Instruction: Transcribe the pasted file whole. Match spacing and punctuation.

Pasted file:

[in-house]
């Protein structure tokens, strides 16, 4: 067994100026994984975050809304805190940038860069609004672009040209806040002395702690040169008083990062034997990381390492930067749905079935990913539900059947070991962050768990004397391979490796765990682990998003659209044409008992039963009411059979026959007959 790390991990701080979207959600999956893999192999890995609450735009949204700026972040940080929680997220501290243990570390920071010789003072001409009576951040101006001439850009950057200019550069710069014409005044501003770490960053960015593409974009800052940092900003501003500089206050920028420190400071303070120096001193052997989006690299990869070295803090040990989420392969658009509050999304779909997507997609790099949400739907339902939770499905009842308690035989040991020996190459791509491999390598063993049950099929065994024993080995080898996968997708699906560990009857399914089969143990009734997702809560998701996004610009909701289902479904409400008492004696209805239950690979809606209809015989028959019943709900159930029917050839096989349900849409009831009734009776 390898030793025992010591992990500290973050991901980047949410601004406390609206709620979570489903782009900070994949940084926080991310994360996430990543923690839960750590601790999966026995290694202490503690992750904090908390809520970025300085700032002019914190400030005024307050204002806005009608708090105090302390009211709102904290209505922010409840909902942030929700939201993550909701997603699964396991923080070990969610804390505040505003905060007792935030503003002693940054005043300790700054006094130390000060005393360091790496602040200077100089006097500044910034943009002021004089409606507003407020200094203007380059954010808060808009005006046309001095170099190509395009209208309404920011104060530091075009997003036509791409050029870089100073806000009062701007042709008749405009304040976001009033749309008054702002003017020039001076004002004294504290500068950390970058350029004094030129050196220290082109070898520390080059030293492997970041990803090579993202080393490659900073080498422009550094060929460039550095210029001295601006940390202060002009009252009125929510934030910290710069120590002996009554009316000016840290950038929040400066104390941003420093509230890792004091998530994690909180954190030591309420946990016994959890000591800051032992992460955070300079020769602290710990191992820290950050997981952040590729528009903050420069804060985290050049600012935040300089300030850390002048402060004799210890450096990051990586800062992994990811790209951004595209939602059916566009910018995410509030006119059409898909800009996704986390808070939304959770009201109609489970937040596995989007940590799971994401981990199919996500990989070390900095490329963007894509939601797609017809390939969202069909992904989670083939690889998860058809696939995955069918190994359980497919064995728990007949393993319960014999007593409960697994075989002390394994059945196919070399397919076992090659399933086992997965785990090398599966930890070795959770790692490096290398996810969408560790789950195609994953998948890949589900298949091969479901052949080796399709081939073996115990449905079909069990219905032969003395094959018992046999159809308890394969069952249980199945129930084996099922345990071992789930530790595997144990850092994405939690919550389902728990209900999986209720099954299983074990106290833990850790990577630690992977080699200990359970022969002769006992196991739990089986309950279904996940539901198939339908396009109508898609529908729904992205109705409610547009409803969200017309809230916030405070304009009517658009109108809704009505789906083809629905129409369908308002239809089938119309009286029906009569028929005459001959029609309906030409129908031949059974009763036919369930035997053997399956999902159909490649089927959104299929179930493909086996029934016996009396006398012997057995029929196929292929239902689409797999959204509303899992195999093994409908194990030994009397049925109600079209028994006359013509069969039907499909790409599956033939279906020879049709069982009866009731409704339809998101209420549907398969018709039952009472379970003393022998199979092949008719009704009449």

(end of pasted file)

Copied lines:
[in-house]
């Protein structure tokens, strides 16, 4: 067994100026994984975050809304805190940038860069609004672009040209806040002395702690040169008083990062034997990381390492930067749905079935990913539900059947070991962050768990004397391979490796765990682990998003659209044409008992039963009411059979026959007959 790390991990701080979207959600999956893999192999890995609450735009949204700026972040940080929680997220501290243990570390920071010789003072001409009576951040101006001439850009950057200019550069710069014409005044501003770490960053960015593409974009800052940092900003501003500089206050920028420190400071303070120096001193052997989006690299990869070295803090040990989420392969658009509050999304779909997507997609790099949400739907339902939770499905009842308690035989040991020996190459791509491999390598063993049950099929065994024993080995080898996968997708699906560990009857399914089969143990009734997702809560998701996004610009909701289902479904409400008492004696209805239950690979809606209809015989028959019943709900159930029917050839096989349900849409009831009734009776 390898030793025992010591992990500290973050991901980047949410601004406390609206709620979570489903782009900070994949940084926080991310994360996430990543923690839960750590601790999966026995290694202490503690992750904090908390809520970025300085700032002019914190400030005024307050204002806005009608708090105090302390009211709102904290209505922010409840909902942030929700939201993550909701997603699964396991923080070990969610804390505040505003905060007792935030503003002693940054005043300790700054006094130390000060005393360091790496602040200077100089006097500044910034943009002021004089409606507003407020200094203007380059954010808060808009005006046309001095170099190509395009209208309404920011104060530091075009997003036509791409050029870089100073806000009062701007042709008749405009304040976001009033749309008054702002003017020039001076004002004294504290500068950390970058350029004094030129050196220290082109070898520390080059030293492997970041990803090579993202080393490659900073080498422009550094060929460039550095210029001295601006940390202060002009009252009125929510934030910290710069120590002996009554009316000016840290950038929040400066104390941003420093509230890792004091998530994690909180954190030591309420946990016994959890000591800051032992992460955070300079020769602290710990191992820290950050997981952040590729528009903050420069804060985290050049600012935040300089300030850390002048402060004799210890450096990051990586800062992994990811790209951004595209939602059916566009910018995410509030006119059409898909800009996704986390808070939304959770009201109609489970937040596995989007940590799971994401981990199919996500990989070390900095490329963007894509939601797609017809390939969202069909992904989670083939690889998860058809696939995955069918190994359980497919064995728990007949393993319960014999007593409960697994075989002390394994059945196919070399397919076992090659399933086992997965785990090398599966930890070795959770790692490096290398996810969408560790789950195609994953998948890949589900298949091969479901052949080796399709081939073996115990449905079909069990219905032969003395094959018992046999159809308890394969069952249980199945129930084996099922345990071992789930530790595997144990850092994405939690919550389902728990209900999986209720099954299983074990106290833990850790990577630690992977080699200990359970022969002769006992196991739990089986309950279904996940539901198939339908396009109508898609529908729904992205109705409610547009409803969200017309809230916030405070304009009517658009109108809704009505789906083809629905129409369908308002239809089938119309009286029906009569028929005459001959029609309906030409129908031949059974009763036919369930035997053997399956999902159909490649089927959104299929179930493909086996029934016996009396006398012997057995029929196929292929239902689409797999959204509303899992195999093994409908194990030994009397049925109600079209028994006359013509069969039907499909790409599956033939279906020879049709069982009866009731409704339809998101209420549907398969018709039952009472379970003393022998199979092949008719009704009449």